Actus pontificum Cenomannis
The Actus pontificum Cenomannis is a series of short biographies of bishops of the city of Le Mans, starting with the first bishop Julian, one of the Seventy Disciples. The core text was written in the middle ninth century, probably by a cleric or clerics of the cathedral of Le Mans, though it had several subsequent continuations into the central Middle Ages. Much of the information this core contains, including several charters and diplomas, is partly or wholly fictitious.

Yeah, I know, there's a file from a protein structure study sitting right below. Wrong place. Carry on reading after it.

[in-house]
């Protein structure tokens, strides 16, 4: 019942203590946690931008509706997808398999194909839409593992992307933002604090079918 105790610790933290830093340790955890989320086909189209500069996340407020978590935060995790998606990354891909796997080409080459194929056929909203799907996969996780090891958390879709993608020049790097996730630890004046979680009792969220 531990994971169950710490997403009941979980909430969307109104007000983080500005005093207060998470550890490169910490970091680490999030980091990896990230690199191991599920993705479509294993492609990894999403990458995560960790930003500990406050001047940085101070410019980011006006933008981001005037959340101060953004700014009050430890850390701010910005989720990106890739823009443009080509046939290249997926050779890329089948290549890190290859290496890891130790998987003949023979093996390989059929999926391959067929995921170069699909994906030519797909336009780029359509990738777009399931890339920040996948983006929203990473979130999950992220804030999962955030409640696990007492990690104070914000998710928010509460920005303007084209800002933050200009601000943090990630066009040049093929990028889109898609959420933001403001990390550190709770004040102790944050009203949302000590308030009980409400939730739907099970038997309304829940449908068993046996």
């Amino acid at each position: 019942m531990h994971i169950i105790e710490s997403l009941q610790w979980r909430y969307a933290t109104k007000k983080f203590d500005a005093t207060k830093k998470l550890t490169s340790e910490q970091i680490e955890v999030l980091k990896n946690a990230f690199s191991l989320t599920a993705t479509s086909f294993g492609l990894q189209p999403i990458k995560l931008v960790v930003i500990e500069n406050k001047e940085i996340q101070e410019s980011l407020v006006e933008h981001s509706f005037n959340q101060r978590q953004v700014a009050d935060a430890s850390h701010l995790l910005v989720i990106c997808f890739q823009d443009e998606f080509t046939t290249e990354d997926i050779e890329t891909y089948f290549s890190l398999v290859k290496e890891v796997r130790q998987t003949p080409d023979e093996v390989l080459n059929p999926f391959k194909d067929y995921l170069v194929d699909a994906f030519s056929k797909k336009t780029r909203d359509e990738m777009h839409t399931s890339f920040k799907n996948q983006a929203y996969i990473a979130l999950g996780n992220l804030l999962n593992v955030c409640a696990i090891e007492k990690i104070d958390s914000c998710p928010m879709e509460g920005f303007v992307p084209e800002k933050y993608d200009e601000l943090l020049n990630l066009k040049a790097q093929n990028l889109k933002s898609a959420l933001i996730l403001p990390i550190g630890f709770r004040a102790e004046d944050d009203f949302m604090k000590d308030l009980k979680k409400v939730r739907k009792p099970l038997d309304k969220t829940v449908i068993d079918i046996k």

The Actus were probably part of an ambitious campaign to extend the bishop's rights over neighbouring monasteries, particularly the Benedictine abbey of Saint-Calais, though the attempt collapsed at the royal council of Verberie in 863. The text is important as evidence for late Carolingian episcopal ideology.
- English-language discussion of the text can be found in W. Goffart, The Le Mans forgeries : a chapter from the history of church property in the ninth century (Cambridge, Mass, 1966).
- The best and most recent edition of the Actus and related texts, superseding all previous, is M. Weidemann, Geschichte des Bistums Le Mans von der Spätantike bis zur Karolingerzeit : Actus Pontificum Cenomannis in urbe degentium und Gesta Aldrici (Mainz, 2000).